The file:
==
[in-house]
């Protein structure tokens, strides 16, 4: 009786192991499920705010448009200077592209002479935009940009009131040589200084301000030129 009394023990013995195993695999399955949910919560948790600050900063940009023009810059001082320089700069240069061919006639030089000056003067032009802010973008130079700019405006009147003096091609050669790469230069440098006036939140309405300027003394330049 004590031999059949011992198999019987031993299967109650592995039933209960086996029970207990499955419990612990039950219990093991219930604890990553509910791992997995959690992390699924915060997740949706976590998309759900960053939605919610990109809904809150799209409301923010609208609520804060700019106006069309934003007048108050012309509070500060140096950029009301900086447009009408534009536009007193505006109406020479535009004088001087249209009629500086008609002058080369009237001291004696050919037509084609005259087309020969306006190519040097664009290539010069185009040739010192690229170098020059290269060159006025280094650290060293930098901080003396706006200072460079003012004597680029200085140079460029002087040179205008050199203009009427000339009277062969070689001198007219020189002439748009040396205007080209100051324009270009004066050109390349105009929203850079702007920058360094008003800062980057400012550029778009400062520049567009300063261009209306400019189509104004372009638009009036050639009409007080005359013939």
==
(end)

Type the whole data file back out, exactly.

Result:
[in-house]
């Protein structure tokens, strides 16, 4: 009786192991499920705010448009200077592209002479935009940009009131040589200084301000030129 009394023990013995195993695999399955949910919560948790600050900063940009023009810059001082320089700069240069061919006639030089000056003067032009802010973008130079700019405006009147003096091609050669790469230069440098006036939140309405300027003394330049 004590031999059949011992198999019987031993299967109650592995039933209960086996029970207990499955419990612990039950219990093991219930604890990553509910791992997995959690992390699924915060997740949706976590998309759900960053939605919610990109809904809150799209409301923010609208609520804060700019106006069309934003007048108050012309509070500060140096950029009301900086447009009408534009536009007193505006109406020479535009004088001087249209009629500086008609002058080369009237001291004696050919037509084609005259087309020969306006190519040097664009290539010069185009040739010192690229170098020059290269060159006025280094650290060293930098901080003396706006200072460079003012004597680029200085140079460029002087040179205008050199203009009427000339009277062969070689001198007219020189002439748009040396205007080209100051324009270009004066050109390349105009929203850079702007920058360094008003800062980057400012550029778009400062520049567009300063261009209306400019189509104004372009638009009036050639009409007080005359013939």